Print Edition - 2015-12-01 | MONEY
Nepal formally adopts digital driving licence
- Transport Dept to issue the new permits from Dec 20
The new driving licences contain electronic chips that store information like the driver’s identity and vehicle registration number
Dec 1, 2015-The Department of Transport Management (DoTM) has finally brought out its long-planned smart driving licence which will replace cardboard driving licences currently in use. The Transport Department stopped issuing paper licences on Monday.
The new licences are similar to ATM cards issued by banks. They contain electronic chips similar to SIM cards and store information like the driver’s identity and vehicle registration number.The Transportation Management Office, Bagmati will start issuing smart licences from December 20.
The department will also start migrating all the data to a digital platform which is expected to be completed within a week.
The department has stated that it has already purchased 160,000 units of smart cards which will be issued to those acquiring new licences. Likewise, the process for procuring 400,000 additional cards will begin within a couple of months.
The cards will eventually be issued from all the zonal offices of the department, except Karnali zone.
According to Shrestha, the department plans to complete replacing the technology enabled licence within three to five years. Till date, the DoTM has issued around 2 million driving licences, out of which around 1.5 million are estimated to be active.
Deputy Prime Minister and Minister for Physical Infrastructure and Transport Bijay Kumar Gachhadar launched the new licences by unveiling a licence issued in the name of DoTM Director General Chandra Man Shrestha and a replica.
Speaking at the event, Gachhadar stressed the need to make people aware about the newly introduced licences. He added that the use of technology would end anomalies prevailing in the sector.
“Government agencies related with transport management have faced various accusations and have been criticized for mismanagement. Many of the problems will be solved once these technology driven licences are issued,” Gachhadar said. “Issues related with fake licences, among others, will be controlled.”
Meanwhile, Pratap Singh Thapa, Additional Inspector General (AIG) of the Nepal Police, said that the use of the newly issued cards would help the police manage the overall transport sector. “Police checking will be easier and more credible. There will be no chance of duplication,” Thapa said, lauding the initiative of the department to digitize driving licences.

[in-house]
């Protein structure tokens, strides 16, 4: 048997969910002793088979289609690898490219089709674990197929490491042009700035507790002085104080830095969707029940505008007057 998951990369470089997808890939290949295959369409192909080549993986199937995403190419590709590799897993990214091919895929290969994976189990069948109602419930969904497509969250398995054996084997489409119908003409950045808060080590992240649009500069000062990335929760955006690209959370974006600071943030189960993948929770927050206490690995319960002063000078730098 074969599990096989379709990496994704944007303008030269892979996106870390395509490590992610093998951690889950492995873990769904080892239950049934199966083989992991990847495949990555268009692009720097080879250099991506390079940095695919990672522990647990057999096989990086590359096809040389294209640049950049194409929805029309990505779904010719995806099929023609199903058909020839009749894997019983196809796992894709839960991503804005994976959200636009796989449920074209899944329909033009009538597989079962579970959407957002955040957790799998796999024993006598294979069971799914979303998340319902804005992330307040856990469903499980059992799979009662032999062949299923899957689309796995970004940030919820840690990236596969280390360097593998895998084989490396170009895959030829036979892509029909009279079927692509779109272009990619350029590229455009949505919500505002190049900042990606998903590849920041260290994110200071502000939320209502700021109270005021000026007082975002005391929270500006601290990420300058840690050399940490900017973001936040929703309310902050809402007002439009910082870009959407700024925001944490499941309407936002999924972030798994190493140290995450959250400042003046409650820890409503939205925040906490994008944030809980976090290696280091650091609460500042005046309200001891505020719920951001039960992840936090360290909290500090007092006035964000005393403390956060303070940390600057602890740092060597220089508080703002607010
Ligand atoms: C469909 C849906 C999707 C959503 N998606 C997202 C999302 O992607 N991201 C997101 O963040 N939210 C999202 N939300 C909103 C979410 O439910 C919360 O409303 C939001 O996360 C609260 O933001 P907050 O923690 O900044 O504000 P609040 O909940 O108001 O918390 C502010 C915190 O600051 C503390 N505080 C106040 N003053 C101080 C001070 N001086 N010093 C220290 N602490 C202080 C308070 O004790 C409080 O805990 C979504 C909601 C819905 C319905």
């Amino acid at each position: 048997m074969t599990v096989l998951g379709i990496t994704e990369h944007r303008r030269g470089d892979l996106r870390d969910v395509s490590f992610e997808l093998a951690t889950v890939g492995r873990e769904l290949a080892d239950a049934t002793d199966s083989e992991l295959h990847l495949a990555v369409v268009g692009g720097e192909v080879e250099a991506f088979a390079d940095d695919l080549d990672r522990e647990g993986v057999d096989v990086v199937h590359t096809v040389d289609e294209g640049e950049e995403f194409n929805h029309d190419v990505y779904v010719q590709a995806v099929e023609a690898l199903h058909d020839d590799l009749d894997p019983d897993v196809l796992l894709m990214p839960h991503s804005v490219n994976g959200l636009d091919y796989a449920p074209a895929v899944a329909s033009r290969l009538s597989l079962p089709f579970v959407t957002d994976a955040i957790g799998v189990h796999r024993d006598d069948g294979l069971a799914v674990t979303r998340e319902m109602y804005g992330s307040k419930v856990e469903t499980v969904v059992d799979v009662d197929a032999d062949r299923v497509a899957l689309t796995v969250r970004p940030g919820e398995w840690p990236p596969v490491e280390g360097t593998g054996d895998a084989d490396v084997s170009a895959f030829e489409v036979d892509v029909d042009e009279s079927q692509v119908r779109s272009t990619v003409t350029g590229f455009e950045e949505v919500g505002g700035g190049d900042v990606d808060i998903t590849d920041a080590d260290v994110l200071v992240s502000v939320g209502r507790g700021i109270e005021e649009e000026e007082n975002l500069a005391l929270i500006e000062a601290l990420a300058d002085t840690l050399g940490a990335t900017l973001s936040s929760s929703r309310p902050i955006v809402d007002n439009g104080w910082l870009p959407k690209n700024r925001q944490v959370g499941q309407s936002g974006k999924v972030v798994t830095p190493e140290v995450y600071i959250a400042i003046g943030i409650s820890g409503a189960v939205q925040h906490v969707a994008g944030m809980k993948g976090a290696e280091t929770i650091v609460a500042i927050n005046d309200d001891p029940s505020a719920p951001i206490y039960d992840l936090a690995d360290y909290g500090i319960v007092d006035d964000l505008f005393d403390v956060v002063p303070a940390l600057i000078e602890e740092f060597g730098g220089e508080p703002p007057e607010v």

Asian Development Bank (ADB) Country Director Kenichi Yokoyama said that with the launch of the smart card, Nepal’s transport management had taken a crucial step towards smart governance of the sector, using the latest state-of-the-art technology on information and communication.
“I am convinced that this centralized system with bio-metric data will not only save time and increase efficiency in the processing procedure for Nepali citizens, but also contribute to supporting the government to provide a secure system and efficient data management, minimize fraudulent practices and systematise revenue collection.
The DoTM initiative is part of the Information and Communication Technology Development Project signed by the government and the ADB in 2008. The $25-million grant project envisions helping the government promote economic and social development and reduce poverty by making ICT more accessible.
While the data recorded on the smart driving licences will be accessible to all the transport offices across the country, linkages will be made available to the traffic police, police and insurance agencies, among others, so that they can get complete information about the driver.
Meanwhile, driving licence applicants will have to give a fingerprint impression, get a passport-size photograph made and place their signature on the licence card by visiting the transportation office. This means that people will not be able to get their colleagues or friends obtain or renew licences on their behalf.
“Our intention is to create efficient governance. With the technology in place, we aim to leave no stone unturned to keep a tab on those holding a driving licence,” Shrestha said.
Published: 01-12-2015 08:37